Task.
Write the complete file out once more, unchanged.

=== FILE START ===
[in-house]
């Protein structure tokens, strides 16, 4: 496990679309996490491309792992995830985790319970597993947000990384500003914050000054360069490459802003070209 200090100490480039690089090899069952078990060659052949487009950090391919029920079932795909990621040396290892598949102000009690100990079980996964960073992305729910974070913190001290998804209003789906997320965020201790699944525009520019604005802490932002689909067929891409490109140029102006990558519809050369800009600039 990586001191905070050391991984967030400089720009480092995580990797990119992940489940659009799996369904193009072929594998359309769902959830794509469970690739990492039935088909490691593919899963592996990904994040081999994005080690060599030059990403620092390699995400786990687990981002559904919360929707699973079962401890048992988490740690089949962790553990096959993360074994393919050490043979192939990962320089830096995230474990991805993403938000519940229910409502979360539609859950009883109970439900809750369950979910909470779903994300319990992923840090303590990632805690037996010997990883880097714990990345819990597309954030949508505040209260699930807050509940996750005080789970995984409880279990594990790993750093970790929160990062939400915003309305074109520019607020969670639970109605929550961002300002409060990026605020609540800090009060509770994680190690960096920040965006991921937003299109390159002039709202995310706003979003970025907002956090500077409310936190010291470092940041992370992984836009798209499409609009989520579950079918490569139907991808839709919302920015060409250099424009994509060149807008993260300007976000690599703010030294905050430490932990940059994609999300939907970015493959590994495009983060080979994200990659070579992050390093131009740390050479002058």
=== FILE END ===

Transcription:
[in-house]
């Protein structure tokens, strides 16, 4: 496990679309996490491309792992995830985790319970597993947000990384500003914050000054360069490459802003070209 200090100490480039690089090899069952078990060659052949487009950090391919029920079932795909990621040396290892598949102000009690100990079980996964960073992305729910974070913190001290998804209003789906997320965020201790699944525009520019604005802490932002689909067929891409490109140029102006990558519809050369800009600039 990586001191905070050391991984967030400089720009480092995580990797990119992940489940659009799996369904193009072929594998359309769902959830794509469970690739990492039935088909490691593919899963592996990904994040081999994005080690060599030059990403620092390699995400786990687990981002559904919360929707699973079962401890048992988490740690089949962790553990096959993360074994393919050490043979192939990962320089830096995230474990991805993403938000519940229910409502979360539609859950009883109970439900809750369950979910909470779903994300319990992923840090303590990632805690037996010997990883880097714990990345819990597309954030949508505040209260699930807050509940996750005080789970995984409880279990594990790993750093970790929160990062939400915003309305074109520019607020969670639970109605929550961002300002409060990026605020609540800090009060509770994680190690960096920040965006991921937003299109390159002039709202995310706003979003970025907002956090500077409310936190010291470092940041992370992984836009798209499409609009989520579950079918490569139907991808839709919302920015060409250099424009994509060149807008993260300007976000690599703010030294905050430490932990940059994609999300939907970015493959590994495009983060080979994200990659070579992050390093131009740390050479002058």